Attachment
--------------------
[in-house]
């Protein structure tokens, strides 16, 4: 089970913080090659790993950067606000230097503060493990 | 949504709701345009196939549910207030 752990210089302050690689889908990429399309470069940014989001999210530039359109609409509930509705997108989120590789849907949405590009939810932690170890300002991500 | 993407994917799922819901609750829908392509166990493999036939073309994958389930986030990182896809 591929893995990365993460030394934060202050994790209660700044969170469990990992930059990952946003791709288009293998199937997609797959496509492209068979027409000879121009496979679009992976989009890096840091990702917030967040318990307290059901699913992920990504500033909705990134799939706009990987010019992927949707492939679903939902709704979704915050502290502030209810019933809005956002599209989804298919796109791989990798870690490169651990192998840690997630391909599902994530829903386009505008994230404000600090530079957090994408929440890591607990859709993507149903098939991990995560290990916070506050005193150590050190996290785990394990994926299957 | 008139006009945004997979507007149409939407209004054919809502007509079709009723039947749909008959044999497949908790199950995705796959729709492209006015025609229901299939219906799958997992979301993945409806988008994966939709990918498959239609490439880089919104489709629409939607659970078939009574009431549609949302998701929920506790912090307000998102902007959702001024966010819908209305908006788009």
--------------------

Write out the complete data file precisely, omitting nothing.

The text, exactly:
[in-house]
């Protein structure tokens, strides 16, 4: 089970913080090659790993950067606000230097503060493990 | 949504709701345009196939549910207030 752990210089302050690689889908990429399309470069940014989001999210530039359109609409509930509705997108989120590789849907949405590009939810932690170890300002991500 | 993407994917799922819901609750829908392509166990493999036939073309994958389930986030990182896809 591929893995990365993460030394934060202050994790209660700044969170469990990992930059990952946003791709288009293998199937997609797959496509492209068979027409000879121009496979679009992976989009890096840091990702917030967040318990307290059901699913992920990504500033909705990134799939706009990987010019992927949707492939679903939902709704979704915050502290502030209810019933809005956002599209989804298919796109791989990798870690490169651990192998840690997630391909599902994530829903386009505008994230404000600090530079957090994408929440890591607990859709993507149903098939991990995560290990916070506050005193150590050190996290785990394990994926299957 | 008139006009945004997979507007149409939407209004054919809502007509079709009723039947749909008959044999497949908790199950995705796959729709492209006015025609229901299939219906799958997992979301993945409806988008994966939709990918498959239609490439880089919104489709629409939607659970078939009574009431549609949302998701929920506790912090307000998102902007959702001024966010819908209305908006788009």